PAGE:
Detective: City of Angels

Detective: City of Angels

RRP: £89.99
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RRP £89.99
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Detective: City of Angels, set in the dark and violent world of 1940s Los Angeles, is a game of mystery, deception, and investigation for 1-5 players. Most players will step into the shoes of LAPD homicide detectives, hungry for glory and willing to do whatever it takes to successfully close a case, even if that means intimidating suspects, concealing evidence, and hiring snitches t…
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Awards

Golden Pear

Rating

  • Artwork
  • Complexity
  • Replayability
  • Player Interaction
  • Component Quality

You Might Like

  • Well-written and strong theme
  • Rules for detectives are very easy to teach.
  • Questioning suspects is a blast.
  • No two cases are alike.
  • Specifically designed Solo Mode available.

Might Not Like

  • Each case can only be solved once.
  • The Chisel has a lot of responsibility for a successful game.
  • Damien Christmas…
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Description

Detective: City of Angels, set in the dark and violent world of 1940s Los Angeles, is a game of mystery, deception, and investigation for 1-5 players. Most players will step into the shoes of LAPD homicide detectives, hungry for glory and willing to do whatever it takes to successfully close a case, even if that means intimidating suspects, concealing evidence, and hiring snitches to rat on their fellow detectives. One player, however, will take on the role of The Chisel, whose only goal is to stall and misdirect the detectives at every turn using bluffing, manipulation, and (often) outright lies.

Detective: CoA uses the innovative ARC (Adaptive Response Card) System to create the feel of interrogating a suspect. Suspects do not simply give paragraph-book responses; instead The Chisel carefully chooses how they will answer. When Billy O'Shea insists that the victim was a regular at Topsy's Nightclub, is he telling the truth or is The Chisel subtly leading the detectives toward a dead end that will cost them precious time? Detectives can challenge responses that they think are lies but at great risk: If they're wrong, The Chisel will acquire leverage over them, making the case that much harder to solve.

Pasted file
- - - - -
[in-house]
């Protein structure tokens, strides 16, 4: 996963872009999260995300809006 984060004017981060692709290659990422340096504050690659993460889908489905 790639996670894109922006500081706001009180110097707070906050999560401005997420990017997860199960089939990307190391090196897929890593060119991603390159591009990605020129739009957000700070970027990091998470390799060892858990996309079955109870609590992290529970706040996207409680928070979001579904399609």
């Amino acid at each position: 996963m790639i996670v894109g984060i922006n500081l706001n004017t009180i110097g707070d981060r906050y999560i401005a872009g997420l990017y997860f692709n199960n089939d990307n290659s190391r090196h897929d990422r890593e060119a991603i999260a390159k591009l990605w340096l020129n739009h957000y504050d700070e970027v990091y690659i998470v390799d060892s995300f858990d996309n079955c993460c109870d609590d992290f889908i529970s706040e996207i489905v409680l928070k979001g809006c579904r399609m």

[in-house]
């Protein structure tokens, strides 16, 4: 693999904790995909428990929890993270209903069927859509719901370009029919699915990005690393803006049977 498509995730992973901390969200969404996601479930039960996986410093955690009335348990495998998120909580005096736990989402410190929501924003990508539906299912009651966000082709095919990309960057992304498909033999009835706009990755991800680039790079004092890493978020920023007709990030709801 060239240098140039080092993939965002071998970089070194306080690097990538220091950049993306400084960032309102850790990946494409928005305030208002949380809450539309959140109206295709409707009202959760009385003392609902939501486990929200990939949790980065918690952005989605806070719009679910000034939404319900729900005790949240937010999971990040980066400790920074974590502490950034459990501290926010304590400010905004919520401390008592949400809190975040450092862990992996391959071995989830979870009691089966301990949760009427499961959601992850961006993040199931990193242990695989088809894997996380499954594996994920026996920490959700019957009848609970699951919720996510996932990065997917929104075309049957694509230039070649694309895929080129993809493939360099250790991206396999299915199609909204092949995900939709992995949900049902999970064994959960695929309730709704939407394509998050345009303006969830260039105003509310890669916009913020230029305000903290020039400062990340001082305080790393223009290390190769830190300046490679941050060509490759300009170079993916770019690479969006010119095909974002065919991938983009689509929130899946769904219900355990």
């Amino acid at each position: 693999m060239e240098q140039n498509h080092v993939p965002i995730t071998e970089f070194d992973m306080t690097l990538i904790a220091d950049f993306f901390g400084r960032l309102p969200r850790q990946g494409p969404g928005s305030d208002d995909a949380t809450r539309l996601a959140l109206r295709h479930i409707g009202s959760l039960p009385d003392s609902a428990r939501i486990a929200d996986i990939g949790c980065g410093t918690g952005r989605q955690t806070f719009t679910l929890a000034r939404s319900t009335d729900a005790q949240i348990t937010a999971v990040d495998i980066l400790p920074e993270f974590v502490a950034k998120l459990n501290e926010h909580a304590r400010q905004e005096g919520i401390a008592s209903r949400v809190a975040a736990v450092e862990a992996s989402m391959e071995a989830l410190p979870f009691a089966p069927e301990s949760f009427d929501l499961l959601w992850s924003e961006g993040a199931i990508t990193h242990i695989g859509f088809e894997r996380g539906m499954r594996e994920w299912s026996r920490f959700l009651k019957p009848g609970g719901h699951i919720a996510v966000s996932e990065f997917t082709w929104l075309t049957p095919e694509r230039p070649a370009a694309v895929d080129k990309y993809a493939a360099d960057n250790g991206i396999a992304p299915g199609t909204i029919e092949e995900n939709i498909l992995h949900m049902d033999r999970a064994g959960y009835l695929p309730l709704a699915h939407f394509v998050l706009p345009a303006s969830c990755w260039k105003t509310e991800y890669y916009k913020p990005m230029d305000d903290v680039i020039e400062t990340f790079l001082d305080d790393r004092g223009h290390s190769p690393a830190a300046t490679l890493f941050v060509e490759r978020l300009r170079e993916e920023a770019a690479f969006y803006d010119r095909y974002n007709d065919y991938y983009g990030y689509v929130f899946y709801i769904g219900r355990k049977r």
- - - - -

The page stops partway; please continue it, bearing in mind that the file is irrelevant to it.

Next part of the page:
Detective: CoA includes separate, detailed casebooks for both the detectives and The Chisel. Each crime is a carefully constructed puzzle that can unfold in a variety of ways depending on how the detectives choose to pursue their investigations. As the detectives turn the city upside down, uncovering fresh evidence and "hot" leads, hidden suspects may be revealed and new lines of questioning will open up, creating a rich, story-driven experience.

Inspired by classic film noir like The Big Sleep, the works of James Ellroy (L.A. Confidential), and the video game L.A. Noire from Rockstar Games, Detective: City of Angels is a murder-mystery game unlike any other. Will one detective rise above the rest and close the case on L.A.'s latest high profile murder? Or will The Chisel sow enough doubt and confusion to prevent the detectives from solving the crime?

“If you want to get ahead in this town, bein’ squeaky clean ain’t gonna cut it. You’ll have to get your hands dirty.”